Papadakos believes transaction volumes in the UK collapsed not just because of Brexit uncertainty because “the returns on offer are not that good, because you don’t have forced sellers and cap rates are staying pretty tight, even for secondary product”.
He explains: “Cap rates are inside of 5%, And when you think of all the capex you need to spend to reposition a building in a market where market rents are probably not growing over the next few years, it’s hard to make, let’s say, unlevered returns of even 5.5% – whereas you can make those returns in much of continental Europe. And the beauty of continental Europe versus London is you can borrow at about 100bps cheaper.”
Why it might be a good time to develop
However, providing cutting-edge, class-A space in central London at this point of high demand can be very profitable. Ironically, Brexit uncertainty has probably helped support this part of the market, as developers have delayed schemes, leading to a scarcity of the very best commercial space.
The amount of space under offer is at record levels, says Elaine Rossall, head of UK offices research. “It seems counterintuitive, given the uncertainty in the marketplace,” she says. “There is not a lot of choice for occupiers. That is prompting a lot of activity from companies to take space [and] a lot of this is pre-letting activity.”
Towns says there was more to the rationale behind the 40 Leadenhall Street acquisition than just higher cap rates. “Our view is that supply and demand in the occupational market in London is pretty well balanced at the moment,” he says. “Then, because of the Brexit uncertainty, there is a very limited number of additional new schemes, where developers are starting or where they have the funding in place to start. When we add all that together we see an attractive opportunity to deliver new best-in-class space to the market in a few years’ time, when 40 Leadenhall will reach practical completion.”
Tenant expectations have changed dramatically in recent years and new towers like 40 Leadenhall will need to be at the forefront of workplace quality and amenity provision. Towns describes this part of the sector as “a market within a market”, where “there is potential for an attractive supply-demand imbalance”.
The biggest development nearing completion is 22 Bishopsgate, a 1.28m sqft office tower, described by its developer AXA Investment Managers–Real Assets as “Europe’s first vertical village” (click here for a full interview with AXA IM-RA’s Harry Badham) which is due to open its doors in the new year.
When going to press, the building was around half pre-leased, having just signed renewable energy provider Statkraft. There are also unconfirmed reports of Apple seeking to take space in the tower while it waits for its new Battersea headquarters.
“It represents a significant proportion of space under construction, but it’s had a very successful pre-leasing campaign,” says Rossall. “It is going to come to the market at a period of relatively low vacancy rates, particularly in the City.” The vacancy rate in the City is just above 4%.
Papadakos says developments like 22 Bishopsgate, started in 2015 and 2016, can generate “good returns on a risk-adjusted basis”. He says: “For high-quality office space, the rents are actually higher than they were three years ago. So it hasn’t been a bad time to be completing in the next 12 months.”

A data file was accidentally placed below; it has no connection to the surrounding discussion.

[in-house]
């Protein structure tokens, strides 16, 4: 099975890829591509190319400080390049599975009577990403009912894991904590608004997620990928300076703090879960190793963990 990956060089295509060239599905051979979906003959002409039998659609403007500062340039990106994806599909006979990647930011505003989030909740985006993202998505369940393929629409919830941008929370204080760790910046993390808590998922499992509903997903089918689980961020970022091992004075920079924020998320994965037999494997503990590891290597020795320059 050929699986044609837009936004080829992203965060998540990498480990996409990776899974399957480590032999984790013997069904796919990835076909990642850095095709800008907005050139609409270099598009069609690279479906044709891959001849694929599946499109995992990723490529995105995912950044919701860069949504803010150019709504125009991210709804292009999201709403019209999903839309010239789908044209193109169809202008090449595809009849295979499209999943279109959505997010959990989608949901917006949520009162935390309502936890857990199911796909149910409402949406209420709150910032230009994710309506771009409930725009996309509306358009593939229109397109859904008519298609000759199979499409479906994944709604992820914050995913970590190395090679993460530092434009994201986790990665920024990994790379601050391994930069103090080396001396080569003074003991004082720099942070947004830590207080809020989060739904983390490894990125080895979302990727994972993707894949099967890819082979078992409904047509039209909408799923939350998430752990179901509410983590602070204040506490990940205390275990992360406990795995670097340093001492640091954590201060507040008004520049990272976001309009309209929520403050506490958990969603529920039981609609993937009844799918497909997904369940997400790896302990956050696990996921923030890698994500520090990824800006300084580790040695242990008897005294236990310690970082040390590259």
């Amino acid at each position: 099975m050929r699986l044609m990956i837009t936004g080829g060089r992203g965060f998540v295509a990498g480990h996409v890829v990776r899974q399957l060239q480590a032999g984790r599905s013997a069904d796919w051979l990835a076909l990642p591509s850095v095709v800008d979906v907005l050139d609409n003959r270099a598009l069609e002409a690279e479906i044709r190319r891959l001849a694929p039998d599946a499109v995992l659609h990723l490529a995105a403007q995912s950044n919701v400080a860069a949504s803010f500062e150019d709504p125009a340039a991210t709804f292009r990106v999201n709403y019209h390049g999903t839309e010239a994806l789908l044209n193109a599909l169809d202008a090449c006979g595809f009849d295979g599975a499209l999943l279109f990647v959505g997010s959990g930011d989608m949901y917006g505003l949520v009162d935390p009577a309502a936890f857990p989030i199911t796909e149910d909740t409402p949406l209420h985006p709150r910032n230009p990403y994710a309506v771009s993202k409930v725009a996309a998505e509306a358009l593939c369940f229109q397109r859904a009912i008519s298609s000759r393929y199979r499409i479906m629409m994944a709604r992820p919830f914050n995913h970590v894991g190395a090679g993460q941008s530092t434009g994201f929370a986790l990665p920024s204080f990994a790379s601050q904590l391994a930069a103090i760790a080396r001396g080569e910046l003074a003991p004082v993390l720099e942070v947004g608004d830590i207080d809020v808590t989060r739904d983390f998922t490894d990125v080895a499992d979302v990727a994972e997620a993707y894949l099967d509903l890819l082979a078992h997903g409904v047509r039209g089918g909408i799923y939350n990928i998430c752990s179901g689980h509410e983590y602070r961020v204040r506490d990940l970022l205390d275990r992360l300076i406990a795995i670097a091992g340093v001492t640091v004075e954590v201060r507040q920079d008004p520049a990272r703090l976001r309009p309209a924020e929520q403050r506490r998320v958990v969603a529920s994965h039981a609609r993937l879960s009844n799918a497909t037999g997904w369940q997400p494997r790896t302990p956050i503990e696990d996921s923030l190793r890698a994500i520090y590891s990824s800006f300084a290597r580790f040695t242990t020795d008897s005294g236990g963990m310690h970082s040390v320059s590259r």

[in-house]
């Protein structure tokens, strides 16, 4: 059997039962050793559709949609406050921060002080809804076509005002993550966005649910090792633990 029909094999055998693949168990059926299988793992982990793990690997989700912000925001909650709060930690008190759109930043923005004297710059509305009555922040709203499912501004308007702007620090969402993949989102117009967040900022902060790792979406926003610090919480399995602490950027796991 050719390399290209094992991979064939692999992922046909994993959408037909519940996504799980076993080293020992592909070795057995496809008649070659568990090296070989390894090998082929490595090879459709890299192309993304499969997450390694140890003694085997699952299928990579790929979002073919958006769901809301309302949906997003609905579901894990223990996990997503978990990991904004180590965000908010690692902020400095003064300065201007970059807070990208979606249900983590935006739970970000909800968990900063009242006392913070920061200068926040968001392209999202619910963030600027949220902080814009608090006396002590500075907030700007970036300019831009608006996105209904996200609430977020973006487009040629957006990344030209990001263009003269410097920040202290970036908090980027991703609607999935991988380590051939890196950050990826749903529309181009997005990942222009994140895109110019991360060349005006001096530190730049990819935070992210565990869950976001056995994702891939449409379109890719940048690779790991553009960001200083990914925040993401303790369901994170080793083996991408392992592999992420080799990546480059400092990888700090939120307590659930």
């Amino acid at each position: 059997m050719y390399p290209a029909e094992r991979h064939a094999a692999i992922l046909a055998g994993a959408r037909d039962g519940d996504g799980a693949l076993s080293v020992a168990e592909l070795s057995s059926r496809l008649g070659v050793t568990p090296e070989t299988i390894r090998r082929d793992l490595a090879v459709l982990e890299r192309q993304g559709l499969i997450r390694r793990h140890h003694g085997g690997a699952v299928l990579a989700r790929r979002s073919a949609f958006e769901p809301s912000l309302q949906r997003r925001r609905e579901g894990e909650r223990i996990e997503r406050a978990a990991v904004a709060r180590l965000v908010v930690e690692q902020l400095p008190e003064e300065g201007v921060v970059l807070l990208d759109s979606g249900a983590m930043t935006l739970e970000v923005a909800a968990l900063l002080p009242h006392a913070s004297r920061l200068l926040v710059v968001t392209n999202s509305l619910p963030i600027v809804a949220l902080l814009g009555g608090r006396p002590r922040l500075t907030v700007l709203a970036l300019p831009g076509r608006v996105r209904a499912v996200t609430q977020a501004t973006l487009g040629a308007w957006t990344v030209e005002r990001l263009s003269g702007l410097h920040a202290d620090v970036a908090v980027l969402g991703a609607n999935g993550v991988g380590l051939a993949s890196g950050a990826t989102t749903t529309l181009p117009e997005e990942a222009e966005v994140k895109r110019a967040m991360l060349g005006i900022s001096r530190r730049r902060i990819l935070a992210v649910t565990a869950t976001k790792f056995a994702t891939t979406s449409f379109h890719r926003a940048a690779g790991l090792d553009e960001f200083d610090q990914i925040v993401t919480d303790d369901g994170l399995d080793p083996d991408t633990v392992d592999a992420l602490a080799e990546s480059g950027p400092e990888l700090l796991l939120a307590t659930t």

Indeed, as the UK prepares to hold a general election that will largely revolve around Brexit, the country’s economic prospects are uncertain. And so it is difficult to look at cranes littering the skyline without a sense of apprehension.
But Papadakos is fairly sanguine about the city’s office market, even under different Brexit outcomes. Even under a no-deal scenario – which appears to have become less likely in recent weeks – there is unlikely to be a crash in rents.
“The key reason for that is under a no-deal you are more likely to see the slow deflation of rents as opposed to a sudden collapse,” he says. In a very undersupplied market like the City of London, especially for spaces above 10,000sqft, “you are going to have to see material and rapid job destruction for vacancy rates to go up quickly”. Papadakos adds: “Even under a no deal you are going to see some negative net absorption because of job destruction, but over time it is going to be slow-paced, it’s not going to be dramatic.”
A no-deal Brexit would also be likely to increase the squeeze on the development pipeline, exacerbating the lack of new high-quality space in the City.
“Paradoxically, under a no-deal, we’ll see [the developments] that are supposed to complete towards the back end of 2021 will be delayed. This is something that we have seen consistently since 2016,” Papadakos says. “Developers are delaying and delaying and delaying. Under no deal…. we will see the pipeline delayed again.
Under a Brexit deal scenario, however, rents are not suddenly going to up either. But the capital markets are likely to see a response. “I don’t think the occupational sentiment is all of a sudden switched towards people thinking they are going to hire more than they were going to hire before,” says Papadakos. “But you have more liquidity and probably cap rates start compressing.”
Initial yields of 4.25% in City could go to 3.9%; cap rates of 3.75% in the West End could go down to 3.5% or even 3.4%. “All of a sudden, at least the negative scenarios are off the table and people see a tight market where rents should be stable, and maybe now there is a little bit of tail possibility of upside surprise,” Papadakos says.
“From an investment perspective, the market is relatively subdued generally,” says Rossall. “Occupational and investment markets are working at different spends. Assuming we agree a deal, we know there is a wall of money waiting to come back into the UK market once certainty returns.”